It was the Big Sur River Inn, a 20-room B&B with a full-service restaurant that sits beside the Big Sur River. Out back, it looked like block party: kids played tag on the lawn and splashed in the pool; folks relaxed on beach chairs anchored in the river; dogs sniffed along the riverbanks; a jazz quartet played; folks on a deck sipped drinks beneath beach umbrellas; families lazed on blankets on the lawn. No reason to hurry on. We ordered beers and settled into the music.
Veggies, Veggies Everywhere
Evan Oakes brought his 14-passenger van to an abrupt stop. As far as the eye could see, we saw crops. Lettuce. Cabbage. Huge tracts of broccoli. Strawberries, too, along with spinach cauliflower and celery. Not to mention flowers.
"The Salinas Valley," he said, "is known as the ‘salad bowl of the world.’" Some 435 varieties of vegetables and fruit are grown here, plus wine grapes - and those ornamental flowers.
Evan, an agricultural scientist, operates a small tour company, Ag Venture Tours. He drives people through the fields in his van. Doesn’t sound exciting? Not really kid-enticing? Try riding the fields with Evan. The guy’s enthusiasm, combined with an encyclopedic knowledge of California’s farming industry (right down to the statistics of how much of what is grown where), is infectious. Indeed, Oakes offers two different tours designed specifically for kids.
We stopped roadside to examine all kinds of plants. The artichokes were the most fascinating for me. Within a few hundred yards you could see the plant’s progression as they grew towards maturity. Evan’s in-depth explanation of the picking/processing/packing/ shipping operations - especially the scale at which they’re done - fascinated me. And, the sight of eighteen-wheeler refrigerator trucks lining up to load will fascinate most any small boy. Who knows, by the time your child has seen the valley through Evan’s eyes, s/he may suddenly want to eat her/his vegetables. Heck, I even ate artichokes at dinner that night. I hate artichokes.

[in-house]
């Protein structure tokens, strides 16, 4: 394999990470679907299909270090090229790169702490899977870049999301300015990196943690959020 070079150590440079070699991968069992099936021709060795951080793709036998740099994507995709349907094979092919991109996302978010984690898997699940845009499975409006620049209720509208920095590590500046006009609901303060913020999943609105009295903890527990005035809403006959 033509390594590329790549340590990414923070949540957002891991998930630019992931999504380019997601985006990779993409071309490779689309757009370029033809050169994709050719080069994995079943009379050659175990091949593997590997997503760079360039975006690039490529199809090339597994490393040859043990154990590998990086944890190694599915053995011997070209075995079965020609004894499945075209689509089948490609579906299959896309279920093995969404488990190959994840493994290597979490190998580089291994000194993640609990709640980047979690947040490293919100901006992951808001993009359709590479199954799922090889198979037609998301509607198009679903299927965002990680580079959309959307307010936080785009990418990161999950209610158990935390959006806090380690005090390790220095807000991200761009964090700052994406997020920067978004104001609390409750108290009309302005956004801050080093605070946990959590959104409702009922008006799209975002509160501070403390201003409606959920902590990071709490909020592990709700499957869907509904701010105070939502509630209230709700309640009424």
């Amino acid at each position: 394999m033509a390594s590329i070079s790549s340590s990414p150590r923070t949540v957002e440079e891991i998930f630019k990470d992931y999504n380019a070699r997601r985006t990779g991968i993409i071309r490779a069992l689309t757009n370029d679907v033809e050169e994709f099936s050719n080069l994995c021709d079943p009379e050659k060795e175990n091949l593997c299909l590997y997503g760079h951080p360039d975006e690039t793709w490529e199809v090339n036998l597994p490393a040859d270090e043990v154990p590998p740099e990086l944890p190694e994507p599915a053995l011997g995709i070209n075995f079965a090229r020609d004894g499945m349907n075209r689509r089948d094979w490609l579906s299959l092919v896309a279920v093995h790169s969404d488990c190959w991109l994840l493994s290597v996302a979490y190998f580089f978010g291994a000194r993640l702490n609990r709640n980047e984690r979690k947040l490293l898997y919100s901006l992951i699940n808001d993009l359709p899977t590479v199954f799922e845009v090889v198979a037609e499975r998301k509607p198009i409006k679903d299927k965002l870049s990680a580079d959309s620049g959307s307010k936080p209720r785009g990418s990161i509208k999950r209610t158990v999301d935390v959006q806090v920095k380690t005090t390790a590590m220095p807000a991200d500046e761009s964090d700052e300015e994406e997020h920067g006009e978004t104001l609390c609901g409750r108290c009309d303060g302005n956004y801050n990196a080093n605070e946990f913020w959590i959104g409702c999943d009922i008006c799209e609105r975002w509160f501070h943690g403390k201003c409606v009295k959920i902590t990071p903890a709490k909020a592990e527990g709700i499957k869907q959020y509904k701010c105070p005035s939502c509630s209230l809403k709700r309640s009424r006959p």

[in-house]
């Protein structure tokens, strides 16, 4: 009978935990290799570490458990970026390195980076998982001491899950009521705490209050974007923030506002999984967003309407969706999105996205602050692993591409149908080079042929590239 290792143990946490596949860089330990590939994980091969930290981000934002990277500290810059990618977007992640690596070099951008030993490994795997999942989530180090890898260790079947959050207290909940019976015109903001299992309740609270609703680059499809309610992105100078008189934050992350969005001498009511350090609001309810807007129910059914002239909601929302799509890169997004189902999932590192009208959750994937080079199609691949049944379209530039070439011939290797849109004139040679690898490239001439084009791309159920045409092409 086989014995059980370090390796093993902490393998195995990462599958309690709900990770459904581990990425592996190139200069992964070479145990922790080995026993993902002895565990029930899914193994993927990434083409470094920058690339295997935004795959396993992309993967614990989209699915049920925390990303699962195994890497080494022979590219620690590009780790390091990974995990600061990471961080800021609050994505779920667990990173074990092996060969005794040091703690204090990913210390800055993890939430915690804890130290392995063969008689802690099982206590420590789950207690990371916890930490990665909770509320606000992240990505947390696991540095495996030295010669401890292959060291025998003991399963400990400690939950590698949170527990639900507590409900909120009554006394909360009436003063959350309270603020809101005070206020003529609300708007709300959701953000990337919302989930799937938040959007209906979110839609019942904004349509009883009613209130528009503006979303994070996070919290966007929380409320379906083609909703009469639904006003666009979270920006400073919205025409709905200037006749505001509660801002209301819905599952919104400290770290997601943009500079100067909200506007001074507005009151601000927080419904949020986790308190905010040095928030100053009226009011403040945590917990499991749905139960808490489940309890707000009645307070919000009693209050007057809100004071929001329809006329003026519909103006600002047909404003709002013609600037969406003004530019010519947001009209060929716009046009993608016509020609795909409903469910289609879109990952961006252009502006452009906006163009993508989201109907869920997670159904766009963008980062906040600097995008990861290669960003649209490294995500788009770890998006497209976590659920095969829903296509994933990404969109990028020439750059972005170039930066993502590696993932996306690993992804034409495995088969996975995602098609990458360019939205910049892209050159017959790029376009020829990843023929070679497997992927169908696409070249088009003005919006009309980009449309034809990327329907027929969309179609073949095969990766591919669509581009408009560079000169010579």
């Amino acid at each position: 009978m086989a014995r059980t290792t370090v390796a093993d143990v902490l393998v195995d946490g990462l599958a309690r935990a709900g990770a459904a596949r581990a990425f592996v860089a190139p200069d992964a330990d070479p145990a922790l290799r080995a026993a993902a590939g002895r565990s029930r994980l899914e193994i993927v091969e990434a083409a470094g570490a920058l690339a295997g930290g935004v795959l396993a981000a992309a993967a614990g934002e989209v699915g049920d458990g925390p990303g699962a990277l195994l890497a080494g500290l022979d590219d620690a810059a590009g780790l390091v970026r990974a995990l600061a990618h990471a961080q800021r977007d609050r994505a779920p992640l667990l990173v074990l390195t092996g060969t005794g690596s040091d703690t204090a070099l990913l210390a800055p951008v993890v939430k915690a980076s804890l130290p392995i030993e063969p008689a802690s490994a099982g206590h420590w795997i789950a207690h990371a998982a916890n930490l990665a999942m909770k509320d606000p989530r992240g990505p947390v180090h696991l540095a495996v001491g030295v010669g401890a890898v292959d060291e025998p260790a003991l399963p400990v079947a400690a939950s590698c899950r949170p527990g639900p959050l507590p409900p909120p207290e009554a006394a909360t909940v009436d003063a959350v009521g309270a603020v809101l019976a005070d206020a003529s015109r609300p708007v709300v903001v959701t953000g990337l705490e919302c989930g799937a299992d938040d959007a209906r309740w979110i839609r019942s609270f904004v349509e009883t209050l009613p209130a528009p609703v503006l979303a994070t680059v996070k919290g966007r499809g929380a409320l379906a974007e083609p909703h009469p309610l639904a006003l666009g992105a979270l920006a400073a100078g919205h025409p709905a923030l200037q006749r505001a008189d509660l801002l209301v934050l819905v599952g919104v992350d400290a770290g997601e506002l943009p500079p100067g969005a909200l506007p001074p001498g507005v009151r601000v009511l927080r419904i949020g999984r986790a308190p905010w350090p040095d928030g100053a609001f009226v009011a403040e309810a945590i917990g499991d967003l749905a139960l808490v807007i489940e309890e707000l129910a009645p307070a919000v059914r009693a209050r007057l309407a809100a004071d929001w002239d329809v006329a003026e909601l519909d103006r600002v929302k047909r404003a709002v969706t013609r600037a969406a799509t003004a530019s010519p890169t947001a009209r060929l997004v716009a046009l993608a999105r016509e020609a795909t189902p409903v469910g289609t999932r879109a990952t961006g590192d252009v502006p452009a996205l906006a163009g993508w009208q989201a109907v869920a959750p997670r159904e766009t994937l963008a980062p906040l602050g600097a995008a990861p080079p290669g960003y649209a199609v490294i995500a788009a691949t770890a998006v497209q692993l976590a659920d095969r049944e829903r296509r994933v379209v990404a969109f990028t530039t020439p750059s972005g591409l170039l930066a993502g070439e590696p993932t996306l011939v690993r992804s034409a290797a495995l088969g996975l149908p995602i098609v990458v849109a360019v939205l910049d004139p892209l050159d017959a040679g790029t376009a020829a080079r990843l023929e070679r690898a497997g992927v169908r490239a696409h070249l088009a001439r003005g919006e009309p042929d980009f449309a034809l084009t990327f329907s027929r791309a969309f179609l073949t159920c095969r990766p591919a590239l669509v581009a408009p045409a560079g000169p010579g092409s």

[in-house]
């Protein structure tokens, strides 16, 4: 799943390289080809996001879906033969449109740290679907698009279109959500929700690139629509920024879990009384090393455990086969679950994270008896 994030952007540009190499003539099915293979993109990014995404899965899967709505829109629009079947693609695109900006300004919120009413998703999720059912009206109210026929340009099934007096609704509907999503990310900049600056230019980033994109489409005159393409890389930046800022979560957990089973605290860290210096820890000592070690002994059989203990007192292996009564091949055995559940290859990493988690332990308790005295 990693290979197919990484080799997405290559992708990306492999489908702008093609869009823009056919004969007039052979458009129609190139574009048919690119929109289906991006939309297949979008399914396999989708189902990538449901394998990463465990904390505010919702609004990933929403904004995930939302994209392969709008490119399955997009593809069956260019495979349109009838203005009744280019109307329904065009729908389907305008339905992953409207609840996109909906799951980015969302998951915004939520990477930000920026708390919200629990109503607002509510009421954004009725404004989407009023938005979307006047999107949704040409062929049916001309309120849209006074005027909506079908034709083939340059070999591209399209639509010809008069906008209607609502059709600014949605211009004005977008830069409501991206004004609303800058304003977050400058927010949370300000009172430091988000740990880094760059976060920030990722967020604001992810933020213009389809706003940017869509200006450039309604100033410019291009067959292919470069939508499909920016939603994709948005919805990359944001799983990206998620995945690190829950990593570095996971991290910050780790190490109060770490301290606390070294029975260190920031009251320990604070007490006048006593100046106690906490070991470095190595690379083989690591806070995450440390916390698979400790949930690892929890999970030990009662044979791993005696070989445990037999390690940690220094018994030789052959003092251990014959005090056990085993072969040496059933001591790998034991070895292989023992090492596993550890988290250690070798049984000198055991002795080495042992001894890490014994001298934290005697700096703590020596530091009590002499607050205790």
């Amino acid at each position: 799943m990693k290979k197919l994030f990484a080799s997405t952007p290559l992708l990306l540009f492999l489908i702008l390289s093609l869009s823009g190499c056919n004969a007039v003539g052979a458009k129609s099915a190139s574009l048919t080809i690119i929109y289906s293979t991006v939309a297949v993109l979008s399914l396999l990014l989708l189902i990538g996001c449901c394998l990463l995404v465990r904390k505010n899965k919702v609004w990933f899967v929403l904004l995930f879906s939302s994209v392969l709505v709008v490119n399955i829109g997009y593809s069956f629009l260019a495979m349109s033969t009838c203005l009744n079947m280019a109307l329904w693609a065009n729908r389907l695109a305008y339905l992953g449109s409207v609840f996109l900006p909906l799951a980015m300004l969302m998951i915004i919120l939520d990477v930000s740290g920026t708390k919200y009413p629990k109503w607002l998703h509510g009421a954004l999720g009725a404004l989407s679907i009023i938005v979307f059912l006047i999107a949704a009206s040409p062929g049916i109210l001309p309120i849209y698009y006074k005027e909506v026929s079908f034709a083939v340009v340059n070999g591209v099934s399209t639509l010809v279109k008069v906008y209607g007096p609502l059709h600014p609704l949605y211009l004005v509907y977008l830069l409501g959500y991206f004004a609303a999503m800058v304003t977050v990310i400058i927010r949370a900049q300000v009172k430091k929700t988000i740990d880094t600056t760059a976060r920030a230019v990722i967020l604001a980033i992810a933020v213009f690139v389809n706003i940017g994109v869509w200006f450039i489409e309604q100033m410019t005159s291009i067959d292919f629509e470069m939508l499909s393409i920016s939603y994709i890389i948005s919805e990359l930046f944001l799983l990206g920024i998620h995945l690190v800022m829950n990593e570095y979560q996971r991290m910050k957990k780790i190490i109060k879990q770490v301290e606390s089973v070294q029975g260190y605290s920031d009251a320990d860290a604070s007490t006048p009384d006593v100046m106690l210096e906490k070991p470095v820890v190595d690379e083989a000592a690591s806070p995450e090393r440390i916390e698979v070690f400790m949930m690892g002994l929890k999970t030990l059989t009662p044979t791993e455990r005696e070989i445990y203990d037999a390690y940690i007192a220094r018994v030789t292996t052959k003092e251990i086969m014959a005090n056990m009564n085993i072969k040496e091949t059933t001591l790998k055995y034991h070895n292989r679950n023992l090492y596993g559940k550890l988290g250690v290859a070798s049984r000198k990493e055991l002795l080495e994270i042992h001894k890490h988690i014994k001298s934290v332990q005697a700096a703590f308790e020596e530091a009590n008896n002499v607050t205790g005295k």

So, had greater Monterey changed? Yes. Back in the day, my Uncle Mitch gave me a screwdriver and took me abalone fishing; that is rightfully restricted now. He took me to see the tanks at Ford Ord; that’s de-commissioned now and part of the University of California.
But, every place has changed, hasn’t it? And, Monterey hadn’t changed so much that I didn’t recognize it. Let’s just hope it’s not 40 more years til I get back again.
More on Destination Monterey
If You Go
Asilomar: originally a YWCA camp and conference center opened in 1913, this large resort is situated in Pacific Grove along the ocean, and hosts many family reunions and various kinds of retreats; fascinating Arts & Crafts-style architecture; great location; may be a bit rustic or "summer-campy" for some; family-style breakfasts included; reasonably priced; www.visitasilomar.com.
Marina Dunes Resort: located oceanside a few miles north of Monterey, this is an upscale "bungalow" colony; the modern residences are fully appointed, and complimentary continental breakfast is included; expensive; www.marinadunes.com.
Monterey Plaza Hotel: set right on Cannery Row, this is a sophisticated (albeit kid-friendly), upscale, full service hotel; full spa on-site; two restaurants; kids free in same room with parents; expensive; www.montereyplazahotel.com.
Monterey Bay Aquarium: www.montereybayaquarium.org
Cannery Row: www.desintationcanneryrow.com
Ag Venture Tours: www.whps.com/agtours
California State Parks: www.parks.ca.gov
Big Sur River Inn: www.bigsurriverinn.com
Nepenthe Restaurant: www.nepenthebigsur.com
......Mitch Kaplan is the author of The Unofficial Guide to the Mid-Atlantic with Kids, The Cheapskate’s Guide to Myrtle Beach and The Golf Book of Lists. He is a contributor to The Unofficial Guide to New England & New York with Kids and to the annual guide Ski America & Canada.